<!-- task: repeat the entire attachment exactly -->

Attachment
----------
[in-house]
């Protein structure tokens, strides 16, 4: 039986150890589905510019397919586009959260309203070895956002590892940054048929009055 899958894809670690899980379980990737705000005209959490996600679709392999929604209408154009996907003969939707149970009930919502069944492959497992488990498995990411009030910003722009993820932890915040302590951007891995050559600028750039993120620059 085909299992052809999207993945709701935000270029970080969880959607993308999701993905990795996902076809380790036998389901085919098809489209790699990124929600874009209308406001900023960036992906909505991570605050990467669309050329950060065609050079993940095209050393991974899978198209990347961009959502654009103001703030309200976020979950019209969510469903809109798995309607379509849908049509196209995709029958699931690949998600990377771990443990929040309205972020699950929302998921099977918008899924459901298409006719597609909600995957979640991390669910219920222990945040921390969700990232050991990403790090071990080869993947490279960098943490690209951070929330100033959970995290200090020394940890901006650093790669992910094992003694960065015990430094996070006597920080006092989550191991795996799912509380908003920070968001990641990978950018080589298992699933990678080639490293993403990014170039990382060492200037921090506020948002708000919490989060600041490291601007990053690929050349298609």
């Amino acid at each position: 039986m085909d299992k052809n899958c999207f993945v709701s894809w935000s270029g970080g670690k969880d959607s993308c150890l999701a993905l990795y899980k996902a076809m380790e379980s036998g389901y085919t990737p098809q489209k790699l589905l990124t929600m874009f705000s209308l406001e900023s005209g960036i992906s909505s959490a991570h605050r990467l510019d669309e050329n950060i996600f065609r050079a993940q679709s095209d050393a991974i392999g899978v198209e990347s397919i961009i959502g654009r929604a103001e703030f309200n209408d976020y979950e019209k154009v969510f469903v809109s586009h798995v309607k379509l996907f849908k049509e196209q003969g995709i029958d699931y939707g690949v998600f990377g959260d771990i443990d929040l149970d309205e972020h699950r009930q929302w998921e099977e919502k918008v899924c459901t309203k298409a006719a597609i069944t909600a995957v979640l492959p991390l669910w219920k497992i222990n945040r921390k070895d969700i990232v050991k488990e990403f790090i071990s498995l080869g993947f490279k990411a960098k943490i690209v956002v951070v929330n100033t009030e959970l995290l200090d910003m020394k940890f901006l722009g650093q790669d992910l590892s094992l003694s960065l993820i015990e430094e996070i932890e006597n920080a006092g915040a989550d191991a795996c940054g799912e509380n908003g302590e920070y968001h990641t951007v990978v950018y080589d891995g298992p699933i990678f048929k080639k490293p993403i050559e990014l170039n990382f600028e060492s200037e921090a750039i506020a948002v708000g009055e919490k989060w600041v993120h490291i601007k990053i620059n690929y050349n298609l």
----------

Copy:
[in-house]
């Protein structure tokens, strides 16, 4: 039986150890589905510019397919586009959260309203070895956002590892940054048929009055 899958894809670690899980379980990737705000005209959490996600679709392999929604209408154009996907003969939707149970009930919502069944492959497992488990498995990411009030910003722009993820932890915040302590951007891995050559600028750039993120620059 085909299992052809999207993945709701935000270029970080969880959607993308999701993905990795996902076809380790036998389901085919098809489209790699990124929600874009209308406001900023960036992906909505991570605050990467669309050329950060065609050079993940095209050393991974899978198209990347961009959502654009103001703030309200976020979950019209969510469903809109798995309607379509849908049509196209995709029958699931690949998600990377771990443990929040309205972020699950929302998921099977918008899924459901298409006719597609909600995957979640991390669910219920222990945040921390969700990232050991990403790090071990080869993947490279960098943490690209951070929330100033959970995290200090020394940890901006650093790669992910094992003694960065015990430094996070006597920080006092989550191991795996799912509380908003920070968001990641990978950018080589298992699933990678080639490293993403990014170039990382060492200037921090506020948002708000919490989060600041490291601007990053690929050349298609």
């Amino acid at each position: 039986m085909d299992k052809n899958c999207f993945v709701s894809w935000s270029g970080g670690k969880d959607s993308c150890l999701a993905l990795y899980k996902a076809m380790e379980s036998g389901y085919t990737p098809q489209k790699l589905l990124t929600m874009f705000s209308l406001e900023s005209g960036i992906s909505s959490a991570h605050r990467l510019d669309e050329n950060i996600f065609r050079a993940q679709s095209d050393a991974i392999g899978v198209e990347s397919i961009i959502g654009r929604a103001e703030f309200n209408d976020y979950e019209k154009v969510f469903v809109s586009h798995v309607k379509l996907f849908k049509e196209q003969g995709i029958d699931y939707g690949v998600f990377g959260d771990i443990d929040l149970d309205e972020h699950r009930q929302w998921e099977e919502k918008v899924c459901t309203k298409a006719a597609i069944t909600a995957v979640l492959p991390l669910w219920k497992i222990n945040r921390k070895d969700i990232v050991k488990e990403f790090i071990s498995l080869g993947f490279k990411a960098k943490i690209v956002v951070v929330n100033t009030e959970l995290l200090d910003m020394k940890f901006l722009g650093q790669d992910l590892s094992l003694s960065l993820i015990e430094e996070i932890e006597n920080a006092g915040a989550d191991a795996c940054g799912e509380n908003g302590e920070y968001h990641t951007v990978v950018y080589d891995g298992p699933i990678f048929k080639k490293p993403i050559e990014l170039n990382f600028e060492s200037e921090a750039i506020a948002v708000g009055e919490k989060w600041v993120h490291i601007k990053i620059n690929y050349n298609l």